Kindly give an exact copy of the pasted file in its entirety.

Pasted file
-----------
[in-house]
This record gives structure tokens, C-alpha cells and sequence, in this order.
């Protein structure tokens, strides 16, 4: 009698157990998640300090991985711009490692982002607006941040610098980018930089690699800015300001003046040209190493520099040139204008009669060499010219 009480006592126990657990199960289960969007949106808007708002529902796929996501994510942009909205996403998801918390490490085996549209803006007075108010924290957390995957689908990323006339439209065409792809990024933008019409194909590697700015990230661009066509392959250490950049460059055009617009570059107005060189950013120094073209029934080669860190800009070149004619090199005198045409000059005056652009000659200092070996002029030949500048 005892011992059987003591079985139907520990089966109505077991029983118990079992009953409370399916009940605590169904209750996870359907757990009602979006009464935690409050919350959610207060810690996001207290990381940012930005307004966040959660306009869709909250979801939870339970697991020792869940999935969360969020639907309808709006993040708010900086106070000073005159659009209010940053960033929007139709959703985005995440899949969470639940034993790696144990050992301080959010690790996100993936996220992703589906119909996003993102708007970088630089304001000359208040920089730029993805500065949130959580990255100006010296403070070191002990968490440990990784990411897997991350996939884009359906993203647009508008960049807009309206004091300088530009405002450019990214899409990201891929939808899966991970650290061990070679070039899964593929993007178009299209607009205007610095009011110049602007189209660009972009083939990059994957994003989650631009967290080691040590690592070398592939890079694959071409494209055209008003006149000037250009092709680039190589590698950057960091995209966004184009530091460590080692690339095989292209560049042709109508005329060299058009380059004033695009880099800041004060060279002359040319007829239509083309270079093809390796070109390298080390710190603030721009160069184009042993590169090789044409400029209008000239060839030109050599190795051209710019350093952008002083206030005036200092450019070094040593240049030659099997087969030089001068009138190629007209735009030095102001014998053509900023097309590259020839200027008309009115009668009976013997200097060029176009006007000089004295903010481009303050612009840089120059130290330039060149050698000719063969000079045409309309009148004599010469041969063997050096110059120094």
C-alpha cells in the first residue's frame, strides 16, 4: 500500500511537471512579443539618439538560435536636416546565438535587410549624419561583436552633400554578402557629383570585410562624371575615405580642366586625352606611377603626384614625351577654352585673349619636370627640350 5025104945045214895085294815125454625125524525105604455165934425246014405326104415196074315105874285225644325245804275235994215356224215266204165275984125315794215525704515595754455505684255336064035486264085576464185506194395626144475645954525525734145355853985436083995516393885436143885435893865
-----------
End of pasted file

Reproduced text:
[in-house]
This record gives structure tokens, C-alpha cells and sequence, in this order.
């Protein structure tokens, strides 16, 4: 009698157990998640300090991985711009490692982002607006941040610098980018930089690699800015300001003046040209190493520099040139204008009669060499010219 009480006592126990657990199960289960969007949106808007708002529902796929996501994510942009909205996403998801918390490490085996549209803006007075108010924290957390995957689908990323006339439209065409792809990024933008019409194909590697700015990230661009066509392959250490950049460059055009617009570059107005060189950013120094073209029934080669860190800009070149004619090199005198045409000059005056652009000659200092070996002029030949500048 005892011992059987003591079985139907520990089966109505077991029983118990079992009953409370399916009940605590169904209750996870359907757990009602979006009464935690409050919350959610207060810690996001207290990381940012930005307004966040959660306009869709909250979801939870339970697991020792869940999935969360969020639907309808709006993040708010900086106070000073005159659009209010940053960033929007139709959703985005995440899949969470639940034993790696144990050992301080959010690790996100993936996220992703589906119909996003993102708007970088630089304001000359208040920089730029993805500065949130959580990255100006010296403070070191002990968490440990990784990411897997991350996939884009359906993203647009508008960049807009309206004091300088530009405002450019990214899409990201891929939808899966991970650290061990070679070039899964593929993007178009299209607009205007610095009011110049602007189209660009972009083939990059994957994003989650631009967290080691040590690592070398592939890079694959071409494209055209008003006149000037250009092709680039190589590698950057960091995209966004184009530091460590080692690339095989292209560049042709109508005329060299058009380059004033695009880099800041004060060279002359040319007829239509083309270079093809390796070109390298080390710190603030721009160069184009042993590169090789044409400029209008000239060839030109050599190795051209710019350093952008002083206030005036200092450019070094040593240049030659099997087969030089001068009138190629007209735009030095102001014998053509900023097309590259020839200027008309009115009668009976013997200097060029176009006007000089004295903010481009303050612009840089120059130290330039060149050698000719063969000079045409309309009148004599010469041969063997050096110059120094």
C-alpha cells in the first residue's frame, strides 16, 4: 500500500511537471512579443539618439538560435536636416546565438535587410549624419561583436552633400554578402557629383570585410562624371575615405580642366586625352606611377603626384614625351577654352585673349619636370627640350 5025104945045214895085294815125454625125524525105604455165934425246014405326104415196074315105874285225644325245804275235994215356224215266204165275984125315794215525704515595754455505684255336064035486264085576464185506194395626144475645954525525734145355853985436083995516393885436143885435893865